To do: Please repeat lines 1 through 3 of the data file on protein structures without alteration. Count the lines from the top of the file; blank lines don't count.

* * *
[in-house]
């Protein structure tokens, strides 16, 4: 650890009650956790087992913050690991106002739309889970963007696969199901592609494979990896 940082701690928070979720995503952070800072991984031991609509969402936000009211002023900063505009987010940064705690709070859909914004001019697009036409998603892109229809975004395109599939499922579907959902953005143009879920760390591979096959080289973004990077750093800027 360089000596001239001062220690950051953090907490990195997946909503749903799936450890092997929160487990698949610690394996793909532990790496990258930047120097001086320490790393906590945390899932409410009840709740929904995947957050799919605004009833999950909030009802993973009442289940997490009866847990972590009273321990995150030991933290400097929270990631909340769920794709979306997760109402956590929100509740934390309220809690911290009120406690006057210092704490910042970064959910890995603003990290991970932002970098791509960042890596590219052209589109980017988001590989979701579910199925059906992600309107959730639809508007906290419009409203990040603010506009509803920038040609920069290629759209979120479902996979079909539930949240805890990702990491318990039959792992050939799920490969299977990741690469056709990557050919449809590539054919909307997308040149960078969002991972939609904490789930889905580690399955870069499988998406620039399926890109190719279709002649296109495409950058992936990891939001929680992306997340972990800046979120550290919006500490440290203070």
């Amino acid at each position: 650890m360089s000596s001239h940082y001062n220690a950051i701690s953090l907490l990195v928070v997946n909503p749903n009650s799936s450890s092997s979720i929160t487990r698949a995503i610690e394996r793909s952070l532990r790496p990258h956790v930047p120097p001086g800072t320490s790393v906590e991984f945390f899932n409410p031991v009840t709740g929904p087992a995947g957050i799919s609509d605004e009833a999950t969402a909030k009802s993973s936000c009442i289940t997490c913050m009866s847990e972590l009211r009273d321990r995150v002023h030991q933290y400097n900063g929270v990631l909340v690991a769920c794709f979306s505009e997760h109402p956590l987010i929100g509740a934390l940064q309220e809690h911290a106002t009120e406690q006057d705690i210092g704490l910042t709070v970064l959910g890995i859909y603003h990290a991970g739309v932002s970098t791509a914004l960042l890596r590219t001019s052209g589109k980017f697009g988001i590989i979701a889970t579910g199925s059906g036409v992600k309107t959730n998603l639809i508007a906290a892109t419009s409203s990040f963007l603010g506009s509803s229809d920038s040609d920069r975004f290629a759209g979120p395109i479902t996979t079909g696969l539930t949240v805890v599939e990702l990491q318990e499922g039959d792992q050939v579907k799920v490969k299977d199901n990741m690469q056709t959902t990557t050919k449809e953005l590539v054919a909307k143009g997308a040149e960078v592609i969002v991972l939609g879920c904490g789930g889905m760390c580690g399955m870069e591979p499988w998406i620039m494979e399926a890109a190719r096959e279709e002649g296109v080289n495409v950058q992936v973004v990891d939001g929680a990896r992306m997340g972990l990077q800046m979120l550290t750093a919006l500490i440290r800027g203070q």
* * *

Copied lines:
[in-house]
């Protein structure tokens, strides 16, 4: 650890009650956790087992913050690991106002739309889970963007696969199901592609494979990896 940082701690928070979720995503952070800072991984031991609509969402936000009211002023900063505009987010940064705690709070859909914004001019697009036409998603892109229809975004395109599939499922579907959902953005143009879920760390591979096959080289973004990077750093800027 360089000596001239001062220690950051953090907490990195997946909503749903799936450890092997929160487990698949610690394996793909532990790496990258930047120097001086320490790393906590945390899932409410009840709740929904995947957050799919605004009833999950909030009802993973009442289940997490009866847990972590009273321990995150030991933290400097929270990631909340769920794709979306997760109402956590929100509740934390309220809690911290009120406690006057210092704490910042970064959910890995603003990290991970932002970098791509960042890596590219052209589109980017988001590989979701579910199925059906992600309107959730639809508007906290419009409203990040603010506009509803920038040609920069290629759209979120479902996979079909539930949240805890990702990491318990039959792992050939799920490969299977990741690469056709990557050919449809590539054919909307997308040149960078969002991972939609904490789930889905580690399955870069499988998406620039399926890109190719279709002649296109495409950058992936990891939001929680992306997340972990800046979120550290919006500490440290203070």
């Amino acid at each position: 650890m360089s000596s001239h940082y001062n220690a950051i701690s953090l907490l990195v928070v997946n909503p749903n009650s799936s450890s092997s979720i929160t487990r698949a995503i610690e394996r793909s952070l532990r790496p990258h956790v930047p120097p001086g800072t320490s790393v906590e991984f945390f899932n409410p031991v009840t709740g929904p087992a995947g957050i799919s609509d605004e009833a999950t969402a909030k009802s993973s936000c009442i289940t997490c913050m009866s847990e972590l009211r009273d321990r995150v002023h030991q933290y400097n900063g929270v990631l909340v690991a769920c794709f979306s505009e997760h109402p956590l987010i929100g509740a934390l940064q309220e809690h911290a106002t009120e406690q006057d705690i210092g704490l910042t709070v970064l959910g890995i859909y603003h990290a991970g739309v932002s970098t791509a914004l960042l890596r590219t001019s052209g589109k980017f697009g988001i590989i979701a889970t579910g199925s059906g036409v992600k309107t959730n998603l639809i508007a906290a892109t419009s409203s990040f963007l603010g506009s509803s229809d920038s040609d920069r975004f290629a759209g979120p395109i479902t996979t079909g696969l539930t949240v805890v599939e990702l990491q318990e499922g039959d792992q050939v579907k799920v490969k299977d199901n990741m690469q056709t959902t990557t050919k449809e953005l590539v054919a909307k143009g997308a040149e960078v592609i969002v991972l939609g879920c904490g789930g889905m760390c580690g399955m870069e591979p499988w998406i620039m494979e399926a890109a190719r096959e279709e002649g296109v080289n495409v950058q992936v973004v990891d939001g929680a990896r992306m997340g972990l990077q800046m979120l550290t750093a919006l500490i440290r800027g203070q």